47-8 The Mortara case had to be handled in the Papal States through the Roman Jewish community (because the Bologna Jews had no legal status), but the Roman Jews feared for their own safety and wanted to go slowly.  This led the Bologna Jews to try to mobilize international support.

The Roman Jews still remembered how in Dec. 1783 Roman police came to the ghetto and took two Jewish children away for forcible baptism at the request of a convert cousin of the children¹s father.  The protest against this was punished by putting 60 Jews into prison until the community ransomed them.  And in 1849 after the French retook Rome for the papacy, police had invaded the ghetto again because of a rumor that Jews had purchased stolen Christian sacred objects  during the time of rebellion; when they didn¹t find them, they took Jewish sacred objects to compensate them for their trouble.



Press publicity and possible diplomatic embarrassment led Cardinal Antonelli, the Secretary of State, to allow Momolo to see his son on more than one occasion, but the Mortaras were told that the only way they could get their son back would be to convert themselves.


The Catholic press published stories about a miraculous conversion of Edgardo on the journey from Bologna to Rome, but these were so miraculous that they had the opposite effect from that intended, arousing widespread skepticism.


86-87 Napoleon III was enraged by the Mortara case.  He considered the feudal domain of the Popes to be an anachronism and had been trying to persuade Pius IX to liberalize and modernize his rule, but he was hampered by support for the Pope among French Catholics.  This incident reduced that support and gave Napoleon III a freer hand.  He entered immediately (July 21, 1858) into a pact with Count Cavour to give most of the Papal States to the Kingdom of Sardinia.


133 The pro-Church press said the entire incident was the fault of the Mortaras, since it was illegal for them to have a Christian servant to begin with.

135They also said Edgardo was better off because he was now free from the restrictions that applied to other Jews.

136 Il Cattolico (Genoa): ³Imagine, people!  The European Powers taking so much trouble for a JewŠ²  The same paper also ran a story about a Christian boy supposed to have been killed by Jews so his blood could be used in making Matzos (in August!).

140 The Catholic press was united in support of the Papacy in this controversy, but there was a French monk named Delacouture who did criticize the Vatican¹s position on the ground that by natural law a child belonged to its parents.


157 Pius IX¹s refusal to consider arguments based on modern assumptions about the equality of citizens (both Jew and Christian) made him a hero to Catholic conservatives.


168 In 1859 there was an attempt to frame the Jews of the Roman ghetto by hiding some Christian children in a synagogue so the Jews could be accused of kidnapping them for ritual slaughter, but the plot was thwarted.


After Edgardo moved out of the House of Catechumens in 1859, he was sent to San Pietro in Vincoli, where he lived until he finally left Rome.


In 1859 Napoleon III helped the Kingdom of Sardinia annex Bologna.

The Mortaras left Bologna, with help from the Rothschilds.

The new governor of Bologna, Farini, had the Inquisitor, Feletti, arrested and tried for the kidnapping of Edgardo.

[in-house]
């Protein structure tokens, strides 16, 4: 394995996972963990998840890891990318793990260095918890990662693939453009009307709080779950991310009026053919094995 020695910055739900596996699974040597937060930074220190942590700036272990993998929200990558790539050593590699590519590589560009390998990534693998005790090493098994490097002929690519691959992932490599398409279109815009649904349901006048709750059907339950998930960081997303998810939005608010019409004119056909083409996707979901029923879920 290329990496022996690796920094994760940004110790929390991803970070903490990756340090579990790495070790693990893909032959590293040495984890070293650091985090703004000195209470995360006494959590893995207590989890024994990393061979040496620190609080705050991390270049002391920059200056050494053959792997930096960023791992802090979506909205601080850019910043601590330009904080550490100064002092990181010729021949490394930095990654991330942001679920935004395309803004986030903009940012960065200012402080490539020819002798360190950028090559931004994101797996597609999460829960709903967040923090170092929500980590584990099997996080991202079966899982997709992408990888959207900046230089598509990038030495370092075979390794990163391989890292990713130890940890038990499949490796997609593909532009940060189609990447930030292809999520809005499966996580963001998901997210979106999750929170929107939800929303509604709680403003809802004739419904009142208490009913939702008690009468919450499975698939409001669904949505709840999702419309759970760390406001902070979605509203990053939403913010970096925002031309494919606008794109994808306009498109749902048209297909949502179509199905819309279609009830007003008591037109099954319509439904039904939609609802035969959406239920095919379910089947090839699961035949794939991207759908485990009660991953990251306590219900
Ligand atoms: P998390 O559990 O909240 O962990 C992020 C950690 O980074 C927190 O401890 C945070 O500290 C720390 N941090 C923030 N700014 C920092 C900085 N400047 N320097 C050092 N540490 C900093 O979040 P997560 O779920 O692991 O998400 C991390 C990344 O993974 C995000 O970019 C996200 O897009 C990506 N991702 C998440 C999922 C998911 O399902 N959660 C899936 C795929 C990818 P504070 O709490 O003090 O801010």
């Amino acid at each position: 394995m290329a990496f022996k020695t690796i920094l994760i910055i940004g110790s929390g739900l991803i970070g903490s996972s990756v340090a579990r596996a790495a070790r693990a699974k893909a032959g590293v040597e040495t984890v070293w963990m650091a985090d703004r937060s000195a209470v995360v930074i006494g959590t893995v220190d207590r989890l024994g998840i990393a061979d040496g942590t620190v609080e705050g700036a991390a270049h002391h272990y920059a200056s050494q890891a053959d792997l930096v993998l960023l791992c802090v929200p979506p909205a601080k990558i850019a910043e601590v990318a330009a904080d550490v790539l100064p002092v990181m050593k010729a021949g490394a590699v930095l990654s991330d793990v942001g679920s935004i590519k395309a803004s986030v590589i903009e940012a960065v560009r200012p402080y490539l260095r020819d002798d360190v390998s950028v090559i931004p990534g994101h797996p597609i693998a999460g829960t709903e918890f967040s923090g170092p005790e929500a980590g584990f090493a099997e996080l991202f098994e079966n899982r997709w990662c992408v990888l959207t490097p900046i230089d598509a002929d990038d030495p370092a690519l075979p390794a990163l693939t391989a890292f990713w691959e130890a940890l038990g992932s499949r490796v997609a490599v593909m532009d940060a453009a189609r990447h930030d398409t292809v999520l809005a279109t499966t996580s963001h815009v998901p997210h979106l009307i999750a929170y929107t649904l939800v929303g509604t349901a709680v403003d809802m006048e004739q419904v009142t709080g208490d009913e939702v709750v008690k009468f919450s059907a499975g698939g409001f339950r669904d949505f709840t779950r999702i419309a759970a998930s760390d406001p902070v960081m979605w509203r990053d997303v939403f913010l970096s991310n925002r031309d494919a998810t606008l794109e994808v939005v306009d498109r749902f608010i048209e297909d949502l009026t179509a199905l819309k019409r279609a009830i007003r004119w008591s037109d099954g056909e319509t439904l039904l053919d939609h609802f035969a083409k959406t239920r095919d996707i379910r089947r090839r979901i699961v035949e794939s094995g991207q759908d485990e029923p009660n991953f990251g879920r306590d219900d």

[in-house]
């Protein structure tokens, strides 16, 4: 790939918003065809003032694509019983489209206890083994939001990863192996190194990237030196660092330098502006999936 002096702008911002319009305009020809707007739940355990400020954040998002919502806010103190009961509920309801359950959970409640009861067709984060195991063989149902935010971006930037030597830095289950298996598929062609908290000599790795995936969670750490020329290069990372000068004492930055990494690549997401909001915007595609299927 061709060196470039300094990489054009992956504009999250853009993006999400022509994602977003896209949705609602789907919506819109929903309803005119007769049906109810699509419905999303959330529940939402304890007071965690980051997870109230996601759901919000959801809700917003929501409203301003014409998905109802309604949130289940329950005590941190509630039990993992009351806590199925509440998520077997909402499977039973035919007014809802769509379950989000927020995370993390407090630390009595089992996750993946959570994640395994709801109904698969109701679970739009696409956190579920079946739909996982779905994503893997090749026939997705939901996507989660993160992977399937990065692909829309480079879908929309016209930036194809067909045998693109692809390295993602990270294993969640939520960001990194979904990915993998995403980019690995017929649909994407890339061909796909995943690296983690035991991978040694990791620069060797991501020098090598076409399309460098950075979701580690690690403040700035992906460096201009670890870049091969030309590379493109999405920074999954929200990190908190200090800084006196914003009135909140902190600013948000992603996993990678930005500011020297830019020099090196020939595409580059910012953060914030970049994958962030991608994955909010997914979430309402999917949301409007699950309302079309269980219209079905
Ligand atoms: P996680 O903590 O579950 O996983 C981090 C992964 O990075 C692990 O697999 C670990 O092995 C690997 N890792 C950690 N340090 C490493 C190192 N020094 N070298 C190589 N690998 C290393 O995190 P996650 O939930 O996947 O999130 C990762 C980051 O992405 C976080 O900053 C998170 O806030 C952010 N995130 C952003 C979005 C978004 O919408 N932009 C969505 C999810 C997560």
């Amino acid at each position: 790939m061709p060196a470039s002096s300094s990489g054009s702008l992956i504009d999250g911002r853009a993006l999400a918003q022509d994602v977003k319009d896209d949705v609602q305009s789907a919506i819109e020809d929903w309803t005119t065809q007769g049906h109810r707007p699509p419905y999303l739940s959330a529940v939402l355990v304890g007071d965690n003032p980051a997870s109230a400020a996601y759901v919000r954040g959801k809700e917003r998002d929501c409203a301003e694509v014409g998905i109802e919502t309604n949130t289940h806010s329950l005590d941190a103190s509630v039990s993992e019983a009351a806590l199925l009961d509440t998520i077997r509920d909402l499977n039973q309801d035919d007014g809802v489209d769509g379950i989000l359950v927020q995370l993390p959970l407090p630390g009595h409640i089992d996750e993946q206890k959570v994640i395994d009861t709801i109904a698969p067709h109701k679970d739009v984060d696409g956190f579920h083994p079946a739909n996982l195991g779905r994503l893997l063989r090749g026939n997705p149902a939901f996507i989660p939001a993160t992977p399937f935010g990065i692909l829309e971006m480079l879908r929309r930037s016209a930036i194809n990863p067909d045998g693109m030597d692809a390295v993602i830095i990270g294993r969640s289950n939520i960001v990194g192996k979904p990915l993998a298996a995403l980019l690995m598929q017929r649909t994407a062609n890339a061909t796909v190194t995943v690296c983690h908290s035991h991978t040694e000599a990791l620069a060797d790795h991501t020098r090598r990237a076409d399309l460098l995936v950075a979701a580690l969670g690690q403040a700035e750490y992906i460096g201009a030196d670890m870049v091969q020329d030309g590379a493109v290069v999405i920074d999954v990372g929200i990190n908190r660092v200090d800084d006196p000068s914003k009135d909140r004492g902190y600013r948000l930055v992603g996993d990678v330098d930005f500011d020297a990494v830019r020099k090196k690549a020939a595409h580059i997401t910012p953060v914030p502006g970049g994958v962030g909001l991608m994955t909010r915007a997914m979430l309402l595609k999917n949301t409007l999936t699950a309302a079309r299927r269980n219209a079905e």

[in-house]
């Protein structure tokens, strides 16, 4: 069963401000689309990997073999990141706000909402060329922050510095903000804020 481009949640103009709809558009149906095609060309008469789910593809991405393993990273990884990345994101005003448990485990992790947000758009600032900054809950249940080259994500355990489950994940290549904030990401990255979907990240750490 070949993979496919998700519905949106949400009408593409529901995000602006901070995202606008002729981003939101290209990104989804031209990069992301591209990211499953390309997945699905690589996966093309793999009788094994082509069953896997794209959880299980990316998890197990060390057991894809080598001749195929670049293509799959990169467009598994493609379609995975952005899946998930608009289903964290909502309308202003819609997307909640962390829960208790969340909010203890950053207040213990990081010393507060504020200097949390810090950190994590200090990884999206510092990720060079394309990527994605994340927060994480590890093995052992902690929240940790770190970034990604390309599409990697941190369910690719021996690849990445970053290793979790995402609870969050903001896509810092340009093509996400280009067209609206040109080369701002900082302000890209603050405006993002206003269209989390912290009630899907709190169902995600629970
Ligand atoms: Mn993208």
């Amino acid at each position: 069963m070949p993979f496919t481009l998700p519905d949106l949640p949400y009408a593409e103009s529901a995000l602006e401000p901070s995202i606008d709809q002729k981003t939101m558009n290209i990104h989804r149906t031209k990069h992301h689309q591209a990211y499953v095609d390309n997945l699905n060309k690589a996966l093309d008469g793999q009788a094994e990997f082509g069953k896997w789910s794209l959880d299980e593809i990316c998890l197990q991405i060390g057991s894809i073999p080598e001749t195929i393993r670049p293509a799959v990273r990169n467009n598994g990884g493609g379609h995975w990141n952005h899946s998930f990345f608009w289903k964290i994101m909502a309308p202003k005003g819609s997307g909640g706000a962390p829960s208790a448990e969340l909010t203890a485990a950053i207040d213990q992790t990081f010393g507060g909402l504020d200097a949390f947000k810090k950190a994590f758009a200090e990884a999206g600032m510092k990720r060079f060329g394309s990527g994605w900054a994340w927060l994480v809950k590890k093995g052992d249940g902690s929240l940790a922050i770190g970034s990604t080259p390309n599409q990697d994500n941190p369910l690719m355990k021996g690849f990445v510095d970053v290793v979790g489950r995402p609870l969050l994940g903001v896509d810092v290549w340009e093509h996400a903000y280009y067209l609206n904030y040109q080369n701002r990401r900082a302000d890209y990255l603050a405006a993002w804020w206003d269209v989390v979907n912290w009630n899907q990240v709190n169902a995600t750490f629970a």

The trial raised the question of whether the new state could try a person for acts that were legal under the previous government.

Feletti¹s defense was that he acted under orders from Rome that had the Pope¹s approval.

He was finally acquitted.


In 1867 the city council of Bologna changed the name of Piazza San Domenico to Piazza Galileo Galilei, a symbolic attack on the Inquisition.


In 1861 Napoleon III would have like to withdraw French troops from Rome and turn it over to the Italian nation, but he couldn¹t do that yet because French public opinion was still not ready to go that far.


In 1864 Pius IX issued the Syllabus of Errors, which condemned freedom of religion, denied non-Catholics could be saved, and denied that Catholics could disagree with the Pope about his need for temporal power or could consider legitimate the separation of church and state or believe ³that the Pope could and should reconcile himself to and agree with progress, liberalism, and modern civilization.²

Even many loyal Catholics were shocked by the Syllabus.


In  the same year (1864) another Jewish boy from Rome¹s ghetto, Giuseppe Coen, age 9, was taken from his parents.

It was this case that led Napoleon III to begin a phased withdrawal of French troops from Rome.  He made a treaty with the nation of Italy that it would not take the city by force, but 6 years later, in Sept. 1870, Garibaldi breached the walls of Rome at Porta Pia.


By that time, Giuseppe Coen was 16 and did not want to return to his parents because he had decided to become a priest.

In the meantime, Edgardo Mortara had become a novice, at age 13, of the Canons Regular of St. John Lateran, the first step in becoming a monk.  He was 19 at the time of the liberation/capture of Rome, so he could not be forced to return to his family, but he said he feared they wanted to ³kidnap² him.  With the help of clergy he fled to Austria, where he took refuge in a convent.  He was given a dispensation to be ordained a priest at age 21 (instead of 23), and Pius IX established a trust fund for his support for the rest of his life.  He became a prominent preacher devoted to the conversion of the Jews.


A rumor spread that his mother had a deathbed conversion, but Edgardo, who was present at her death and had made many efforts to persuade her to convert, denied it.

Edgardo died in Belgium in 1940, just before the Germans captured it and began the hunt for Jews.